Guest Post by Thomas Leonard of Kilburn & Strode LLP, London
The Advocate General of the Court of Justice of the European Union (CJEU) has issued his opinion in C-364/131, and in doing so has provided hope for the patentability of embryonic stem cells in Europe.
International Stem Cell Corporation (ISCC) is the applicant for two UK patent applications (GB0621068.6 and GB0621069.4) relating to stem cells derived from unfertilised human ova that have been parthenogenetically activated to stimulate cell division (“parthenotes”). The UK Intellectual Property Office (UK IPO) refused the applications on the basis that, given the CJEU’s earlier judgment in Brüstle2, the claimed subject matter related to the use of human embryos for industrial or commercial purposes and was therefore not patentable.
The Court in Brüstle was concerned with the definition of the term “human embryo” within the meaning of Article 6(2)(c) of Directive 98/44/EC (the “Biotech Directive”), which states that inventions shall be considered unpatentable where they relate to uses of human embryos for industrial or commercial purposes. The Court in Brüstle ruled that the term “human embryo” included unfertilised human ova whose division and further development have been stimulated by parthenogenesis (i.e. parthenotes).
Following the UK IPO’s decision to refuse the applications, the matter was appealed to the High Court. At request of the parties, a question was referred to the CJEU seeking clarification on whether parthenotes can correctly be considered “human embryos” considering they die at the blastoma stage, unable to undergo further division and development, and are thus not capable of developing into a human being. The question referred in this case was exactly the same as one asked in Brüstle but for the additional specification that parthenotes “in contrast to fertilised ova, contain only pluripotent cells and are incapable of developing into human beings”.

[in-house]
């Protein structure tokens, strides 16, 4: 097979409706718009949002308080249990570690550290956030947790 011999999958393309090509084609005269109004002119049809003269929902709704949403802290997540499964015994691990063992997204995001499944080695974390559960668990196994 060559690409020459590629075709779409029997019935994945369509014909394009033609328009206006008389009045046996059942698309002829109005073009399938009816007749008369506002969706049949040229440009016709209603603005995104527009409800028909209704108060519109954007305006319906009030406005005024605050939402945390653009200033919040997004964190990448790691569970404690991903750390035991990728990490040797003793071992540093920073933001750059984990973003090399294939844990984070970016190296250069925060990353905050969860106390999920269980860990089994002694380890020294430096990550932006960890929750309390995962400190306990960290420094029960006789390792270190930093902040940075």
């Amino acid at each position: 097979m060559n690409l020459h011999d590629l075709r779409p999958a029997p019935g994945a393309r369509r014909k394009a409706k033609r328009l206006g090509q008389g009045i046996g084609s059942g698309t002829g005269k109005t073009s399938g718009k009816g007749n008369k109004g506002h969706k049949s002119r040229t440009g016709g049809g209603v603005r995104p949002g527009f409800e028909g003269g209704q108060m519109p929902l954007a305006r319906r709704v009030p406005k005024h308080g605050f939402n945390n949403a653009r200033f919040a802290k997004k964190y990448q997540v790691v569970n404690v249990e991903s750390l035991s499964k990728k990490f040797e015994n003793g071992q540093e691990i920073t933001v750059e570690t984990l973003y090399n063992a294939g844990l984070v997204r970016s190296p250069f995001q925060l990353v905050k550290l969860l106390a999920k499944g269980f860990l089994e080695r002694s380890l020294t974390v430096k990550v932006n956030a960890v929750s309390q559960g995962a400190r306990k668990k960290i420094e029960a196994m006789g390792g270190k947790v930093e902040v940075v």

The Advocate General Opinion in C-364/13
The new Opinion includes a detailed analysis of the relevant law and background, as well as the submissions of the parties (not only those of the applicant and the UK, but also written observations by France, Poland, Portugal, Sweden and the European Commission).
Among the submissions included evidence suggesting it is possible to produce live-born parthenogenetic mice that have been genetically manipulated to surmount the “genetic imprinting” that usually prevents a parthenote from continuing development past the blastoma stage. ISCC had already amended their claims before the UK IPO to exclude the possibility of extensive genetic manipulation beyond parthenogenesis (by including the word “pluripotent” before “human stem cell line” and referring to a lack of “paternal imprinting”).
The Advocate General in principle agrees with ISCC and has come to the conclusion that unfertilised human ova whose division and further development have been stimulated by parthenogenesis are not included in the term ‘human embryos’ as long as they are not capable of developing into a human being and have not been genetically manipulated to acquire such a capacity.
The 4 things you need to know
1. This is good news for applicants in the stem cell field. Any judgments that limit the impact of Brüstle will be a welcome development.
2. The Opinion is not legally binding – yet. For the most part, subsequent CJEU judgments do come to the same result as the preceding Opinion (although perhaps for different reasons), but we need to wait for the final judgment of the CJEU before this will become law.
3. The ray of hope only applies to stem cells derived from parthenotes that are explicitly not able to continue the developmental process to form a human being. When drafting applications in this field, practitioners should include language that supports an amendment to exclude the possibility of further genetic manipulation, bearing in mind of course the EPO’s strict rules with respect to amendments.
4. Remember, in contrast to the US following the judgment in Myriad, it is enshrined in European law that elements isolated from the human body or otherwise produced by means of a technical process, including the sequence or partial sequence of a gene, may constitute a patentable invention, even if the structure of that element is identical to that of a natural element (Article 5(2) of the Biotech Directive).
Kilburn & Strode partner Nick Bassil is part of the team handling the UK patent applications on behalf of ISCC before the UK IPO. ISCC was represented before the UK High Court and CJEU by Piers Acland, QC on instructions from DLA Piper LLP.
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2 Judgment in Brüstle v Greenpeace eV, C-34/10, EU:C:2011:669 (here)